If you survey professional photographers and ask them what separates the pros from the amateurs, you'll get a lot of different, yet equally important answers.
But if you combine all their answers into a few categories, the chances are that they will fall pretty neatly into just a few areas.
That includes an understanding of camera settings, composition, lighting, and business principles.
There are other things that make pros different than amateurs, but for our purposes, I'd like to focus on two of the four items listed above: composition and lighting.
I want to focus on these because they are probably the easiest topics for a beginner to master.
It really just comes down to developing your creative eye, and all that takes is a bit of practice.
With that in mind, let's have a look at a few composition and lighting tips that can have an immediate, positive impact on the photos you take.
Horizons Should Be Level
That's because a horizon that's rising or falling can completely ruin an otherwise great image.
In fact, you can get the framing just right, have excellent Golden Hour lighting to work with, and the most gorgeous subject, but if the horizon isn't level, guess what viewers will notice more than anything else?
That's right...the crooked horizon.
Tell me the crooked horizon isn't the first thing you noticed about the image above...
There's really no excuse for having a crooked horizon, either.
Many tripods have a built-in level, and many cameras even have a level you can use in Live View (or at least the rule of thirds grid) that gives you a straight line against which you can level the horizon.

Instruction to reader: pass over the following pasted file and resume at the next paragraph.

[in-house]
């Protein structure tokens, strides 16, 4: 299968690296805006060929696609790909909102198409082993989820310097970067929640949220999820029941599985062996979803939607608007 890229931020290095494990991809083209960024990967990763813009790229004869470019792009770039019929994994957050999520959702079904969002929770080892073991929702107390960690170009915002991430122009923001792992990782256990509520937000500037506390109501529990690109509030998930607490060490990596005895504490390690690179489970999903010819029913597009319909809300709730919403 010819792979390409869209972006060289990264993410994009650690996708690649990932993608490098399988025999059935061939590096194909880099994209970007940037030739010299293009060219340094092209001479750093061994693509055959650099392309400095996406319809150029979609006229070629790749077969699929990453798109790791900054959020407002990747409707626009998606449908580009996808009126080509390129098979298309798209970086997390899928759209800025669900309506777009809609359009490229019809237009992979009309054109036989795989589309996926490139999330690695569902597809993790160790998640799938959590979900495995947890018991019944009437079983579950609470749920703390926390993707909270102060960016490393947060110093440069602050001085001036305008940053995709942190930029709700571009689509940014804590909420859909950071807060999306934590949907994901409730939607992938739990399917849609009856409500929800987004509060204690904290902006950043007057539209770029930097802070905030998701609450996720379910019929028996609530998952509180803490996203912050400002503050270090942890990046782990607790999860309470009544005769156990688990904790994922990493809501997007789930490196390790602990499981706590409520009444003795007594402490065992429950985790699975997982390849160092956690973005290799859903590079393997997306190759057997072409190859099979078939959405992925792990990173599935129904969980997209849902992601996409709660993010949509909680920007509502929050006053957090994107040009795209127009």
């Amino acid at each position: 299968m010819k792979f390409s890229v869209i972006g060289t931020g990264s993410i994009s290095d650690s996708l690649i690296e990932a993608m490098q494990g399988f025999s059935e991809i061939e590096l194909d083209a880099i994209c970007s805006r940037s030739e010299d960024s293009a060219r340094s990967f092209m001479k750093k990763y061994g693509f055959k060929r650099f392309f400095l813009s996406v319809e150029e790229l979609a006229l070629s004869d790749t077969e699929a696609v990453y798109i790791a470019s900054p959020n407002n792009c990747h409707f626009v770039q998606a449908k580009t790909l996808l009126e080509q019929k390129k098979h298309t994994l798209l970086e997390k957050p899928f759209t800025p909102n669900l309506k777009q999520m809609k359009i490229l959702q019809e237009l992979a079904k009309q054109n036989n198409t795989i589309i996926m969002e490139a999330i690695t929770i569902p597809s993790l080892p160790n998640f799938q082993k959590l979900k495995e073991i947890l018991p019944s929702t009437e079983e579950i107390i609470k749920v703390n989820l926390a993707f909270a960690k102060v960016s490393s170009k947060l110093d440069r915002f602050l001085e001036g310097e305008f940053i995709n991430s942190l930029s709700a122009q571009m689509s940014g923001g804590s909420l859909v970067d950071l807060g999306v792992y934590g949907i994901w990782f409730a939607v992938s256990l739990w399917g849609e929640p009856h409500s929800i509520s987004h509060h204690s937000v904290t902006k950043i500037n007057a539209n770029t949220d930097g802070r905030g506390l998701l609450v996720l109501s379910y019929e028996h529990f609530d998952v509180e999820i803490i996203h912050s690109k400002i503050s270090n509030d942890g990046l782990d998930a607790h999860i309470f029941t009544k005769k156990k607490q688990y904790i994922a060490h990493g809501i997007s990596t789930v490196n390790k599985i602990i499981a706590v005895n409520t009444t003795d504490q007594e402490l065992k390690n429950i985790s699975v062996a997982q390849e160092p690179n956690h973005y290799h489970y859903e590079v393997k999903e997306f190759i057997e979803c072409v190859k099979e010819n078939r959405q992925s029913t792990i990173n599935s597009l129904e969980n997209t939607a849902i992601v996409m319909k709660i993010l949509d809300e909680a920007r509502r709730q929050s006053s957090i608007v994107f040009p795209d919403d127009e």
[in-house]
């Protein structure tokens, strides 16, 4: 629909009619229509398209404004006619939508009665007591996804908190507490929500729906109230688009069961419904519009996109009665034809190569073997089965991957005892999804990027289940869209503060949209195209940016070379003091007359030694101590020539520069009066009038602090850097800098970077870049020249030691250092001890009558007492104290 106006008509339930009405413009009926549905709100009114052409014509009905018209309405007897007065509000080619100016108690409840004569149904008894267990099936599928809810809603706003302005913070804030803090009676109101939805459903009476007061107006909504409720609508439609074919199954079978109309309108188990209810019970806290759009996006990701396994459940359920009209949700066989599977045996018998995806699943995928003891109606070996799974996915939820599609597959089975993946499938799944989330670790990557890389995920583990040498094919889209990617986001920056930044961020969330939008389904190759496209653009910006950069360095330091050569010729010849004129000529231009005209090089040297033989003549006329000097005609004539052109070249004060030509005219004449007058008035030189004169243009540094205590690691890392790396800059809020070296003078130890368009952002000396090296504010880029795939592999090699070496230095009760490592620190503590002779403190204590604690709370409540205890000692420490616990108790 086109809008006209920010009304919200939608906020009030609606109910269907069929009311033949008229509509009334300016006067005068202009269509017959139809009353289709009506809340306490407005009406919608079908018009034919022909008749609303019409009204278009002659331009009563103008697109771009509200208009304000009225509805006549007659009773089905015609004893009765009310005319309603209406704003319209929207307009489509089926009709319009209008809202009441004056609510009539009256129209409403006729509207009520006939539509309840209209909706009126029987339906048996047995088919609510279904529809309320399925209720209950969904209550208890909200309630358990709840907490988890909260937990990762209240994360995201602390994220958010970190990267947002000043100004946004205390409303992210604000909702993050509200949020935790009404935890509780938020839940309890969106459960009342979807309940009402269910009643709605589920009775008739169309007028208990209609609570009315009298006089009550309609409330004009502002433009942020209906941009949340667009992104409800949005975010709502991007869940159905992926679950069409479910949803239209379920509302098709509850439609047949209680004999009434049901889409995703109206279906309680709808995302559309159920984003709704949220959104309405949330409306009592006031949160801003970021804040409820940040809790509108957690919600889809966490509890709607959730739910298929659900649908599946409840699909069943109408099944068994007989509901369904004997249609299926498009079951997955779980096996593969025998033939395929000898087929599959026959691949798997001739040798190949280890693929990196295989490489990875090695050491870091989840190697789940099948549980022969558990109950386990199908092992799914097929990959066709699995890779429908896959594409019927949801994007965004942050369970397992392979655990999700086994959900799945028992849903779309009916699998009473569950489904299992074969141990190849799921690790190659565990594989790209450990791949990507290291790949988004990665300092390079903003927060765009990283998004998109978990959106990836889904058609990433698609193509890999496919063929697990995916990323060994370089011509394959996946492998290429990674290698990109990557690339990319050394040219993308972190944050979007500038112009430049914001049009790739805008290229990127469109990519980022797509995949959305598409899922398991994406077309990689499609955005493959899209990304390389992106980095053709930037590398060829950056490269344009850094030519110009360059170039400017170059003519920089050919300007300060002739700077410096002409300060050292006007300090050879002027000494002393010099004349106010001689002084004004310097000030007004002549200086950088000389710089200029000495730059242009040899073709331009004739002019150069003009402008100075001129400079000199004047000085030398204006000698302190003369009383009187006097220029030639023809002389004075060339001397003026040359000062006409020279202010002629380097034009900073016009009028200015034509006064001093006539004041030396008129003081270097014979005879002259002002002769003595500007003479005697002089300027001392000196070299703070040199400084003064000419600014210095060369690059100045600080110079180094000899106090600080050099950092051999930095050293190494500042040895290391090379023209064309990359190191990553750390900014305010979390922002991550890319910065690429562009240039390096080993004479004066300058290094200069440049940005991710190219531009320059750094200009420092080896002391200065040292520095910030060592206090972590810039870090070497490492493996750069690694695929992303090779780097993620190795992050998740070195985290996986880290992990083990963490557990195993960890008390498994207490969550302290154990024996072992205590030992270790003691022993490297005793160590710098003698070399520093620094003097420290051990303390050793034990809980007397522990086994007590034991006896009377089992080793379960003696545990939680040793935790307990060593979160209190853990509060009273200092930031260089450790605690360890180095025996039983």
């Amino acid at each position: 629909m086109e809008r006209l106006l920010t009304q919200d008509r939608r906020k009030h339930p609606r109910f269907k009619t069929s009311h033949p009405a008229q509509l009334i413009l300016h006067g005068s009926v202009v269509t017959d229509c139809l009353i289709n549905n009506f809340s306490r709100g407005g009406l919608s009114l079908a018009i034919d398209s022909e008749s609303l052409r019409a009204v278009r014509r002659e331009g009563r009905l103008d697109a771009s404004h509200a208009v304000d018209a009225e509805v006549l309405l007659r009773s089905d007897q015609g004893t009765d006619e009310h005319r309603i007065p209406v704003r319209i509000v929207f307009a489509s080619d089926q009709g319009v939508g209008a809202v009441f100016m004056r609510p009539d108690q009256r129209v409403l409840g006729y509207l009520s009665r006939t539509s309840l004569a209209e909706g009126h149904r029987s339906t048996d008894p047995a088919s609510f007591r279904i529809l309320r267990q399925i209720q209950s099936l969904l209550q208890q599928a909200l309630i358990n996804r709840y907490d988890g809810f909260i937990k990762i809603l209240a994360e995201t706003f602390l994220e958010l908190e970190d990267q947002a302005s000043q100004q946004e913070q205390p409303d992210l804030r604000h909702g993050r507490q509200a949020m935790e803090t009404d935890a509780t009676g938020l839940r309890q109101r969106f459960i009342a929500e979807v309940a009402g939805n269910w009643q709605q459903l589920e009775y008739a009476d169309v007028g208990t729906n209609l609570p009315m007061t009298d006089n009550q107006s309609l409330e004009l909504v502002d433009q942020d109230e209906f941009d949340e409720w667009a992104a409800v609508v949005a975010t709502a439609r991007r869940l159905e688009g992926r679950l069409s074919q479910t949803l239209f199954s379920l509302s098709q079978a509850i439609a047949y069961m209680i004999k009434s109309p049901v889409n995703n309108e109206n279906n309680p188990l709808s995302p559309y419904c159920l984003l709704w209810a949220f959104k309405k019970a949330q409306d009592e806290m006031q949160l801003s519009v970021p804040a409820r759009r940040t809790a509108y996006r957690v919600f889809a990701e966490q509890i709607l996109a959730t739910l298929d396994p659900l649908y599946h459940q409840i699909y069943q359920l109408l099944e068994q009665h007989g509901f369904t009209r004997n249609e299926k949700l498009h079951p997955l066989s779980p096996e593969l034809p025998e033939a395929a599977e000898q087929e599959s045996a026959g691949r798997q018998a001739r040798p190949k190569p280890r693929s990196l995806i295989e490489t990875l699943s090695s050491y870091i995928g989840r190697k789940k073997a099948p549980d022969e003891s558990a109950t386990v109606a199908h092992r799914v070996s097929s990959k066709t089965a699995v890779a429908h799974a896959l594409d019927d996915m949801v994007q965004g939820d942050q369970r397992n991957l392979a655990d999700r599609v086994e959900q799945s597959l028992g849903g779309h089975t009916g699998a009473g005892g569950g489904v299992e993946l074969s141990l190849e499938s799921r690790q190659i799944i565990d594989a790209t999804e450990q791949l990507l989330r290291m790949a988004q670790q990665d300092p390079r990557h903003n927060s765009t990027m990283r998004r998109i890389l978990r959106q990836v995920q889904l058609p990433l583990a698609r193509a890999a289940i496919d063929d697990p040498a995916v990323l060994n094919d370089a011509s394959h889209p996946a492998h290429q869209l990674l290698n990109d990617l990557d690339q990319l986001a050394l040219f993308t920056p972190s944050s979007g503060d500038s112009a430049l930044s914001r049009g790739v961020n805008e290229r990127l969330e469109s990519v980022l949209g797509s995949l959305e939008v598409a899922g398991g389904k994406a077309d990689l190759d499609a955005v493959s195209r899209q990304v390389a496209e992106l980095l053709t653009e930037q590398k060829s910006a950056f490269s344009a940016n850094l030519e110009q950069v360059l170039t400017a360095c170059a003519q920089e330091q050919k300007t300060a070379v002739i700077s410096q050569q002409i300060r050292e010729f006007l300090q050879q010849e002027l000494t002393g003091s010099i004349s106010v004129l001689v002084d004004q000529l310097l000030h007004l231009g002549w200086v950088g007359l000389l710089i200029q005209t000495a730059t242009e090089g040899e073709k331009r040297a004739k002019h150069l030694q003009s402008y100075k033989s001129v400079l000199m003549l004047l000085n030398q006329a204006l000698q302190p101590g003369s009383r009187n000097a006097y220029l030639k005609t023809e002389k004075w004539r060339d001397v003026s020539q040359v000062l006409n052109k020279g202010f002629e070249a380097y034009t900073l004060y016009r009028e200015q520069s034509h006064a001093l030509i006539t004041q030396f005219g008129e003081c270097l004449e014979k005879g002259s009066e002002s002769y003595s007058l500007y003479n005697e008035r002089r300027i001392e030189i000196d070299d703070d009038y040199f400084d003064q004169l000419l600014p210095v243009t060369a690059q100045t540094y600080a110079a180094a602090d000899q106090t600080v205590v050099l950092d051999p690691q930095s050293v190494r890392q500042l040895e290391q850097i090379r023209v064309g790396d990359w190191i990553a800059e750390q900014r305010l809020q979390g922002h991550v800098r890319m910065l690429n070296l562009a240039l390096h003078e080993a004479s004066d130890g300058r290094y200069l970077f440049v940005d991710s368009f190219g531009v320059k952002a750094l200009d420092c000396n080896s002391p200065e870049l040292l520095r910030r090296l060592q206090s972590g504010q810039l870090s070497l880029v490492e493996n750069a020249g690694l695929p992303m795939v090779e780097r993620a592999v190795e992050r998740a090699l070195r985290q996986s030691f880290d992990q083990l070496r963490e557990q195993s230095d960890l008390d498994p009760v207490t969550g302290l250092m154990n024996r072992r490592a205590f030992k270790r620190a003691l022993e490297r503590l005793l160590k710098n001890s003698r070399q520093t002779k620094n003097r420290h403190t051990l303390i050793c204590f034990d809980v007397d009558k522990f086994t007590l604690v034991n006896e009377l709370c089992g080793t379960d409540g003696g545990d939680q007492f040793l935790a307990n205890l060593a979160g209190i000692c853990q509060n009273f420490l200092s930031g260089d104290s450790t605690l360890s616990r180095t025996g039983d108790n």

It's an easy fix in post-processing, too, so avoid that rookie mistake and get those horizons straight before sharing your photos.
See how easy it is to fix a crooked horizon in the video below by Steve Perry:
Be Careful How You Crop
When you crop a portrait, avoid cropping through a person's joints at all costs.
That means everything from elbows and wrists to knees and ankles shouldn't be anywhere near the edge of the frame.
When you crop through someone's joints, it gives the illusion that their arms, hands, legs or feet don't extend beyond the edge of the frame.
Look at the image below, and you'll see what I mean:
You don't want your portrait subjects to look like they've lost a hand or a foot, do you?
Again, this is a rookie mistake that you'd never see a professional photographer commit.
If you want to take your images to the next level, be wary of where and how you crop your portraits.
That means avoid cropping through joints and choose instead to crop at mid-arm, across the stomach, or at mid-thigh, just as a few examples. You can even just include the person's whole body in the shot!
Don't Just Rely on the Rule of Thirds
Don't get me wrong - the Rule of Thirds is a fantastic way to learn basic photography composition.
But if you use the rule of thirds for every single photo you take, guess what?
They'll all look the same, and eventually, that's going to get boring.
So, spice things up and break the rule by avoiding the center of the frame (as was done above) or by placing your subject smack in the middle of the frame.